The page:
Purchasing a historic home is an exciting opportunity to preserve history, restore charm and character to an older home, extend a legacy and experience history all in one. If you are anything like me you have a deep-rooted love for historic homes. I am in awe of the artchitecture and the craftsmanship of these romantic, antiquated homes and the vibes that run through the veins of the homes when I place my hand on a railing or bannister are overwhelming. For me, it is an experience that I seek out as often as possible.
While the dreamy visions of restoring an old treasure may intrigue you - you must first evaluate the consequences (and the benefits) of underatking such a, at times, Herculean effort.
First and foremost we must define what a historic home is. A historic property by North Carolina definition is:
The quality of significance in American history, architecture, archaeology, and culture is present in districts, sites, buildings, structures, and objects that possess integrity of location, design, setting, materials, workmanship, feeling, and association, and:
A. that are associated with events that have made significant contribution to the broad patterns of our history; or
B. that are associated with the lives of persons significant in our past; or
C. that embody the distinctive characteristics of a type, period, or method of construction, or that represent the work of a master, or that possess high artistic values, or that represent a significant and distinguishable entity whose components may lack individual distinction; or
D. that have yielded, or may be likely to yield, information important in prehistory or history.
** It is important to note that there are federal, state and local agencies that all have subtle differences. It is important to check in your local area for specifics.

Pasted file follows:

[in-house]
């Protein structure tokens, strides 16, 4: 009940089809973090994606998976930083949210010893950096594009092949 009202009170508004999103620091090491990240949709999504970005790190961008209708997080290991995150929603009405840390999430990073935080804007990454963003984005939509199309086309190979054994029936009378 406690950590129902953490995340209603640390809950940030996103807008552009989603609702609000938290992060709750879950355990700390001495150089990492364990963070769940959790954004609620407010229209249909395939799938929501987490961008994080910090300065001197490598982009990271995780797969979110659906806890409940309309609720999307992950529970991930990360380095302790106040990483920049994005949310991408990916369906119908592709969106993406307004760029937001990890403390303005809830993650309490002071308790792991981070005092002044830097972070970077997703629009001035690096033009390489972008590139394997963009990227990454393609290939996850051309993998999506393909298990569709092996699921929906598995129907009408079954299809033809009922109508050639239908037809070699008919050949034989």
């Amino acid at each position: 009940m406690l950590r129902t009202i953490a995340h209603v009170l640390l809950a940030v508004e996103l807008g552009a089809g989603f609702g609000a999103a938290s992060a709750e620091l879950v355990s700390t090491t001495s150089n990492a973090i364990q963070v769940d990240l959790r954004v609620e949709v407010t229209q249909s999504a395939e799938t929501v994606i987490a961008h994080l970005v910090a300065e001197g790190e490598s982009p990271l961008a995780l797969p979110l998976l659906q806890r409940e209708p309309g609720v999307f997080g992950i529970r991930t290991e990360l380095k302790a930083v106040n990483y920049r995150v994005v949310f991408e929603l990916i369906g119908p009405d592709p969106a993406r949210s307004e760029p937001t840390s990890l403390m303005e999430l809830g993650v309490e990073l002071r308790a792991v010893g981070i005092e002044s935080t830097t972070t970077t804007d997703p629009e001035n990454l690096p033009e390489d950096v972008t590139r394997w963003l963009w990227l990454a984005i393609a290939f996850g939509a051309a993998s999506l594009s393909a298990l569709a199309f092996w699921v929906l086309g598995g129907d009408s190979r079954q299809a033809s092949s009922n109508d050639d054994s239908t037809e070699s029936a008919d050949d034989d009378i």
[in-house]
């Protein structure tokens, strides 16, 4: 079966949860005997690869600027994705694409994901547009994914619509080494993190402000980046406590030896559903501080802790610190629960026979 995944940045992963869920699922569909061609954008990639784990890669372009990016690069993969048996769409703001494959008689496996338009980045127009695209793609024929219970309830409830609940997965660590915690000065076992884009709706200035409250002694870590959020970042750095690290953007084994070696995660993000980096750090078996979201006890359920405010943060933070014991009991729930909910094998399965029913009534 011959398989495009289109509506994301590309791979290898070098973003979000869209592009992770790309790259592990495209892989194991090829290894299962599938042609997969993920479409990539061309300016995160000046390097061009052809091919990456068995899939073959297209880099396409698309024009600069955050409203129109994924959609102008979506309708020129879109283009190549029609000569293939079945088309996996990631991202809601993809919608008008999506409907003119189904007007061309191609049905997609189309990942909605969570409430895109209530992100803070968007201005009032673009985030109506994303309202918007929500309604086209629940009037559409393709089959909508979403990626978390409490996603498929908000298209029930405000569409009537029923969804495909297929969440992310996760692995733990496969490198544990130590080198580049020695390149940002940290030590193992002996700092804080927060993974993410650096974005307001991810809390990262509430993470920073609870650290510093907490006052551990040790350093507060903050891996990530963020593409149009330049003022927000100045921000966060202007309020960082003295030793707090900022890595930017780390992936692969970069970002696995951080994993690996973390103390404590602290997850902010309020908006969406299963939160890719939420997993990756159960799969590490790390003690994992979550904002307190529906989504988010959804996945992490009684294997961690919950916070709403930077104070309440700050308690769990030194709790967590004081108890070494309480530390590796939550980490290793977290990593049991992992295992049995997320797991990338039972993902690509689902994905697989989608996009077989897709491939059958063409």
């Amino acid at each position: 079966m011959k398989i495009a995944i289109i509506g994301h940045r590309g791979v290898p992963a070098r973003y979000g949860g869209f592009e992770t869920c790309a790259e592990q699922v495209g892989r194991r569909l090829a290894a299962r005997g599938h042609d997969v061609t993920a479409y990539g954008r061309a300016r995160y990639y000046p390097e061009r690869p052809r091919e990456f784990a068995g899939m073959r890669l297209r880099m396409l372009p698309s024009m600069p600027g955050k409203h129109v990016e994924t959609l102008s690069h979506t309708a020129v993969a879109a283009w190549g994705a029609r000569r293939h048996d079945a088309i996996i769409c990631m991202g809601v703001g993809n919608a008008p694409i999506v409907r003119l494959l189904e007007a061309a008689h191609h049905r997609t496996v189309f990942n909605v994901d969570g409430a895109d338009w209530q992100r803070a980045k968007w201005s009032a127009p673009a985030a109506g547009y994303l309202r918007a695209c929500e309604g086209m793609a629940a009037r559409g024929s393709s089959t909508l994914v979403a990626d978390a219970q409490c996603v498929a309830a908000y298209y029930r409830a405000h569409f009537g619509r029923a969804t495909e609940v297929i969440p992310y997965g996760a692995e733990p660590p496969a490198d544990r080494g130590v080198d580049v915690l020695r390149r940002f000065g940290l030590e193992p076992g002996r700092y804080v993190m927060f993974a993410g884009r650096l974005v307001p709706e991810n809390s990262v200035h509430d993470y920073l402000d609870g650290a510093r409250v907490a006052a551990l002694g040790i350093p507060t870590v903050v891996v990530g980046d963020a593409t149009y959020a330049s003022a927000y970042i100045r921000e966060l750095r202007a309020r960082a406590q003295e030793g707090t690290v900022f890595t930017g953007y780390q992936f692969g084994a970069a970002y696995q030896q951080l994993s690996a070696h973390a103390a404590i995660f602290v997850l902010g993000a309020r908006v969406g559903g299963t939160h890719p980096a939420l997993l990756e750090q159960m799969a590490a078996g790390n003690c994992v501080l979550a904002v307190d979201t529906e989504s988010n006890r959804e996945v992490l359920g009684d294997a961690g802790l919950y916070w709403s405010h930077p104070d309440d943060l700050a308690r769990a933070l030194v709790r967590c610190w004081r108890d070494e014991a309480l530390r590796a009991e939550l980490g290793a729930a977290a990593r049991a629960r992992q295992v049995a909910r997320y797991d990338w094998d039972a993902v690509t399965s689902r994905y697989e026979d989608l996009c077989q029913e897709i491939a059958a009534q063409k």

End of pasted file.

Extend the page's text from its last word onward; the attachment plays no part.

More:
Now that we know how a home qualifies - where are they?
There are many places to search for historic homes. I would be remiss at this point if I did not mention the best way to seek out these homes are to enlist the help of a Realtor® that is well-versed if the niche of historic properties. An educated Realtor® will be able to assist you in your search, your homework and the paperwork involved. A few places that you can surf on your own while contemplating the big leap are:
While each of the sites mentioned have a broad variety of historic homes for sale they do not represent a complete list of what is possibly available in your area.
Once you have found your potential gem in the rough it is very important to sit down prior to a signed contract and assess your financials. You must take into account all of the work (and money) that will be required to bring the home "up to code". It is highly advisable to have a home inspection done PRIOR to making an offer so that you will have clear vision of the work that lay ahead.
There are many financial assistant programs available to individuals involved in restoration projects......
I do hope that you join me for Part II in a few day - I will highlight some of the grant programs available to the purchaser of a historic home.